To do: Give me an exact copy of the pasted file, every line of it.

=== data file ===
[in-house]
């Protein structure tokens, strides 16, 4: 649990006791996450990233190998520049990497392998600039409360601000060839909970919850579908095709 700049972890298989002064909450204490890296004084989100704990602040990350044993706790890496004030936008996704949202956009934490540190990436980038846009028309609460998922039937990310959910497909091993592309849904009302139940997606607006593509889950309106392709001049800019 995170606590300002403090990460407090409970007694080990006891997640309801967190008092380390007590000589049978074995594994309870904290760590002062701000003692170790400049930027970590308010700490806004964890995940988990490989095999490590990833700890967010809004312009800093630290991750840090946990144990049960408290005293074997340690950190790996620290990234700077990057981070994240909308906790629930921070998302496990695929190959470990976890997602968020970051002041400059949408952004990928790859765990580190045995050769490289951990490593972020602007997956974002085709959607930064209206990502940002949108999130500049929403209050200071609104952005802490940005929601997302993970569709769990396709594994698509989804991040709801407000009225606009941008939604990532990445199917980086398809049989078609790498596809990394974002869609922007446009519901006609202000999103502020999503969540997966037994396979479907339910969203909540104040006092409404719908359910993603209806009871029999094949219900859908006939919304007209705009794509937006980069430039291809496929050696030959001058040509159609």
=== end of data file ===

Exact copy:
[in-house]
């Protein structure tokens, strides 16, 4: 649990006791996450990233190998520049990497392998600039409360601000060839909970919850579908095709 700049972890298989002064909450204490890296004084989100704990602040990350044993706790890496004030936008996704949202956009934490540190990436980038846009028309609460998922039937990310959910497909091993592309849904009302139940997606607006593509889950309106392709001049800019 995170606590300002403090990460407090409970007694080990006891997640309801967190008092380390007590000589049978074995594994309870904290760590002062701000003692170790400049930027970590308010700490806004964890995940988990490989095999490590990833700890967010809004312009800093630290991750840090946990144990049960408290005293074997340690950190790996620290990234700077990057981070994240909308906790629930921070998302496990695929190959470990976890997602968020970051002041400059949408952004990928790859765990580190045995050769490289951990490593972020602007997956974002085709959607930064209206990502940002949108999130500049929403209050200071609104952005802490940005929601997302993970569709769990396709594994698509989804991040709801407000009225606009941008939604990532990445199917980086398809049989078609790498596809990394974002869609922007446009519901006609202000999103502020999503969540997966037994396979479907339910969203909540104040006092409404719908359910993603209806009871029999094949219900859908006939919304007209705009794509937006980069430039291809496929050696030959001058040509159609």